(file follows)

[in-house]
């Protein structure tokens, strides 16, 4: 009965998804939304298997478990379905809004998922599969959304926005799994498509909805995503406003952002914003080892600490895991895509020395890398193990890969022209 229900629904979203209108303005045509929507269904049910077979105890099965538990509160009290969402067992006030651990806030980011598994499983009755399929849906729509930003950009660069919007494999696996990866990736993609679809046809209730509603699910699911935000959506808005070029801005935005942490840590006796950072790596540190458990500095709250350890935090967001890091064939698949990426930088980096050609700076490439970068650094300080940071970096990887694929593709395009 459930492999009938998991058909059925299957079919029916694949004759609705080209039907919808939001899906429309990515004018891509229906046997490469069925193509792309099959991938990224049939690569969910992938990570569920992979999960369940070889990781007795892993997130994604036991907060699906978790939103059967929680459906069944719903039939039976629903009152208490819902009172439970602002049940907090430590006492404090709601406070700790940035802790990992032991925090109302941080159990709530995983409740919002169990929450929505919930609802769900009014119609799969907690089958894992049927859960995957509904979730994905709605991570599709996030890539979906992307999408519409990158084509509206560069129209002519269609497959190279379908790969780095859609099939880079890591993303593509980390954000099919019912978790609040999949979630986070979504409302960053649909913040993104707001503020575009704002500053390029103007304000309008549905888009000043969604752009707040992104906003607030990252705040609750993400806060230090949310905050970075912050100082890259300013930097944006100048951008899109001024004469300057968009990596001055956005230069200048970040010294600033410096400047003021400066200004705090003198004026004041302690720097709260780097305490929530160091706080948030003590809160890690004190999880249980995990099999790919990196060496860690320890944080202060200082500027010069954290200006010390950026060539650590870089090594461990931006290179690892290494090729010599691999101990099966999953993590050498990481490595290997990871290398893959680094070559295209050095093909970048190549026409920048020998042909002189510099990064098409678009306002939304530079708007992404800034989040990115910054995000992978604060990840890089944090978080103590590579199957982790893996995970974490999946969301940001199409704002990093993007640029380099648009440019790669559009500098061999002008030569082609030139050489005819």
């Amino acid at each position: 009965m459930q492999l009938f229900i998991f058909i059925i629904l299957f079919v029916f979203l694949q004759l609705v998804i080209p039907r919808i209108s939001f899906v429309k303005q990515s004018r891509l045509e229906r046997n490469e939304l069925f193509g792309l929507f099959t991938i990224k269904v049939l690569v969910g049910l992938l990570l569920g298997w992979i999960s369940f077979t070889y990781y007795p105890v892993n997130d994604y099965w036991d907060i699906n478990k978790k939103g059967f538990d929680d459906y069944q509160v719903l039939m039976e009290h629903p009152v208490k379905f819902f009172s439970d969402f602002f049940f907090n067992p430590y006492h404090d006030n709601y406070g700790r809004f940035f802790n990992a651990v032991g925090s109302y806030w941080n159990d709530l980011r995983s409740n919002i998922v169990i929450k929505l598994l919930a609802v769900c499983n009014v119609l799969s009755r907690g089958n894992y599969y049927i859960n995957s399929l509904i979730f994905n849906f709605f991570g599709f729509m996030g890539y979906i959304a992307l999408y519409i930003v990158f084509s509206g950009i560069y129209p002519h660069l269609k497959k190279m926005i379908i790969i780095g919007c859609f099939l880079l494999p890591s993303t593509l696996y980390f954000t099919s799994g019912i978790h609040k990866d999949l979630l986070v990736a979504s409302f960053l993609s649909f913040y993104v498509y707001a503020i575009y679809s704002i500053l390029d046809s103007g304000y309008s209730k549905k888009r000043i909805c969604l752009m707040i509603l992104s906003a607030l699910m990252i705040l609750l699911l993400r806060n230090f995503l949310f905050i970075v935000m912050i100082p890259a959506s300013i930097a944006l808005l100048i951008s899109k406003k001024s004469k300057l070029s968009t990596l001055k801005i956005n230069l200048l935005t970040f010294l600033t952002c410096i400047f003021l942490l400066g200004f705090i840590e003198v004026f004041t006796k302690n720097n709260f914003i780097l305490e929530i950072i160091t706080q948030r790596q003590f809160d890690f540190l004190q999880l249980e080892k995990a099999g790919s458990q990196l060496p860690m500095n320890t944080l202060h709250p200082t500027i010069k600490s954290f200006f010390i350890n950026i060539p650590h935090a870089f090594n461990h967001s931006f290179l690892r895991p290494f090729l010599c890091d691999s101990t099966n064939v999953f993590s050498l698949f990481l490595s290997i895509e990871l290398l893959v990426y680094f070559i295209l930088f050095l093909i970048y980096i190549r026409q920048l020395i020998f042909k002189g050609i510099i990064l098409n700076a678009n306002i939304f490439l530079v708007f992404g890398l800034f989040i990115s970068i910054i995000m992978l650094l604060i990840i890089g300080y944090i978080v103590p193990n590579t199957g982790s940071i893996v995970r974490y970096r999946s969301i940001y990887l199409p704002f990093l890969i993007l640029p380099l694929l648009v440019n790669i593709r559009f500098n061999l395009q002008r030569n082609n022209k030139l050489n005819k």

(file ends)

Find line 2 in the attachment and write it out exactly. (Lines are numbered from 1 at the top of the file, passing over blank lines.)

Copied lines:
């Protein structure tokens, strides 16, 4: 009965998804939304298997478990379905809004998922599969959304926005799994498509909805995503406003952002914003080892600490895991895509020395890398193990890969022209 229900629904979203209108303005045509929507269904049910077979105890099965538990509160009290969402067992006030651990806030980011598994499983009755399929849906729509930003950009660069919007494999696996990866990736993609679809046809209730509603699910699911935000959506808005070029801005935005942490840590006796950072790596540190458990500095709250350890935090967001890091064939698949990426930088980096050609700076490439970068650094300080940071970096990887694929593709395009 459930492999009938998991058909059925299957079919029916694949004759609705080209039907919808939001899906429309990515004018891509229906046997490469069925193509792309099959991938990224049939690569969910992938990570569920992979999960369940070889990781007795892993997130994604036991907060699906978790939103059967929680459906069944719903039939039976629903009152208490819902009172439970602002049940907090430590006492404090709601406070700790940035802790990992032991925090109302941080159990709530995983409740919002169990929450929505919930609802769900009014119609799969907690089958894992049927859960995957509904979730994905709605991570599709996030890539979906992307999408519409990158084509509206560069129209002519269609497959190279379908790969780095859609099939880079890591993303593509980390954000099919019912978790609040999949979630986070979504409302960053649909913040993104707001503020575009704002500053390029103007304000309008549905888009000043969604752009707040992104906003607030990252705040609750993400806060230090949310905050970075912050100082890259300013930097944006100048951008899109001024004469300057968009990596001055956005230069200048970040010294600033410096400047003021400066200004705090003198004026004041302690720097709260780097305490929530160091706080948030003590809160890690004190999880249980995990099999790919990196060496860690320890944080202060200082500027010069954290200006010390950026060539650590870089090594461990931006290179690892290494090729010599691999101990099966999953993590050498990481490595290997990871290398893959680094070559295209050095093909970048190549026409920048020998042909002189510099990064098409678009306002939304530079708007992404800034989040990115910054995000992978604060990840890089944090978080103590590579199957982790893996995970974490999946969301940001199409704002990093993007640029380099648009440019790669559009500098061999002008030569082609030139050489005819």